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Thurman happy to be back home
Melvin Watkins (left), associate head coach, and Scotty Thurman, assistant coach, at practice Tuesday, Oct. 3, 2017, during Arkansas men's baskebtall media day at Bud Walton Arena in Fayetteville.
FAYETTEVILLE -- Scotty Thurman worked real estate flipping houses in Little Rock when he came home to Walton Arena with the rest of the 1994 Arkansas Razorbacks in 2009 to celebrate the 15th anniversary of their national championship.
Today Thurman is home as the 1994 Razorbacks of former Coach Nolan Richardson are celebrated again at Walton Arena on the 25th anniversary of their national championship.
He's home as an assistant to Mike Anderson, the one assistant serving all 17 of Richardson's Arkansas seasons and top assistant when shooting star Thurman thrust the late-game 3-point shot national championship dagger into Duke.
It's "very different," Thurman said of coming into today's reunion game against Ole Miss as an assistant coach vs. watching the 2009 reunion game against Georgia from the stands with old teammates
"It's very different because I never really imagined that I would be in this situation," Thurman said. "But it's something I take great pride in. I walk around this state and anywhere else in the country with my chest poked out very proud of this program and what we were able to accomplish. And I'm doing everything in my power to help us get back to that level."
It could be said Thurman in Fayetteville again is house flipping. Not to sell of course, but in the firm headed by Anderson trying to flip the Razorbacks' house back to the palatial standards of the Richardson run from 1989-1996. That run encompassed three Final Fours, including the national championship and national runner-up, one Elite Eight, three Sweet Sixteens, three Southwest Conference championships and two SEC championships.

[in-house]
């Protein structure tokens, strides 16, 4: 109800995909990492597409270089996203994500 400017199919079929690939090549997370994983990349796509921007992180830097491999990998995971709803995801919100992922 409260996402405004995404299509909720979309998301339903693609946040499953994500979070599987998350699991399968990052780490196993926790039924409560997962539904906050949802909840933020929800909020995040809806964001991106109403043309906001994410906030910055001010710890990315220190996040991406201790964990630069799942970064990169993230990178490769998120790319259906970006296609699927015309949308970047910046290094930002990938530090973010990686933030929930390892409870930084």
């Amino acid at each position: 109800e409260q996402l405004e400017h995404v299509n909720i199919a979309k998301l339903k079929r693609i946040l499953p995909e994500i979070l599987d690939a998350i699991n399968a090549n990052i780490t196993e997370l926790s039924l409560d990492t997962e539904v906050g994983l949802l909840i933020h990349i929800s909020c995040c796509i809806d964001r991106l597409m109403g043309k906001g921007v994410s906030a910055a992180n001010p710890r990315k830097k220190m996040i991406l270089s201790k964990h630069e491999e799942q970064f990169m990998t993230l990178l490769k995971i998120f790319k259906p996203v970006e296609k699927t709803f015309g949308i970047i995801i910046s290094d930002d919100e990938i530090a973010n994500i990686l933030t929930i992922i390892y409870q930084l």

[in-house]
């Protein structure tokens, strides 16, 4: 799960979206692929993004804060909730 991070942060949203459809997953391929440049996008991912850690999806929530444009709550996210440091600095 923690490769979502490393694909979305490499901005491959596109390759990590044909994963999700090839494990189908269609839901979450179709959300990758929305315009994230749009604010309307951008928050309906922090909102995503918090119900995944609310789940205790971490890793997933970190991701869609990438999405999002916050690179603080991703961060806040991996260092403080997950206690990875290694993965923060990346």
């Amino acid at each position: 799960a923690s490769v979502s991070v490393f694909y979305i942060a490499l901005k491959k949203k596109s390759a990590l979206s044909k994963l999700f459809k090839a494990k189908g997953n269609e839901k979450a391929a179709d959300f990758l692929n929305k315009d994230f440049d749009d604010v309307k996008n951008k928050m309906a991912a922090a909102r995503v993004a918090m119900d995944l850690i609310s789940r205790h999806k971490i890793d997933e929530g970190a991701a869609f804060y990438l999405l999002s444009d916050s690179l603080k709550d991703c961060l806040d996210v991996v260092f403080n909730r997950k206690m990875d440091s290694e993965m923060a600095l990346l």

Today the 14-14, 5-10 in the SEC Hogs seem run aground losing six consecutive games.
Certainly not what Anderson, with no losing seasons in 16 years head coaching Alabama-Birmingham, Missouri and Arkansas, anticipated, but not entirely unexpected starting over with zero seniors instead of six.
Anderson, as an assistant during Richardson's 12-16 first year, and Thurman, as a student development administrator during John Pelphrey's last forlorn year preceding Anderson, know hard times, too. They experienced Anderson inheriting a program troubled on and off the court and accelerating 27-9, 26-10 and 23-12 three of the last four years.
They know pitfalls must be lived through with encouragement but never settled upon as satisfactory.
Hence Anderson on the 18-point underdog Razorbacks' close but no cigar in last Tuesday's 70-66 loss at nationally No. 4 Kentucky.
"I'm not into moral victories," Anderson said. "Obviously we played well, but we didn't play well enough to win the game, and that's how I look at it. We did some positive things, but close but no cigars don't get it. When you get over that hump, that's what makes it special."
Especially special when some working to get over that hump are part of what Thurman called "the elephant in the room" that all Razorbacks teams since have aspired to match, the 1994 national champions honored today.
Sports on 03/02/2019
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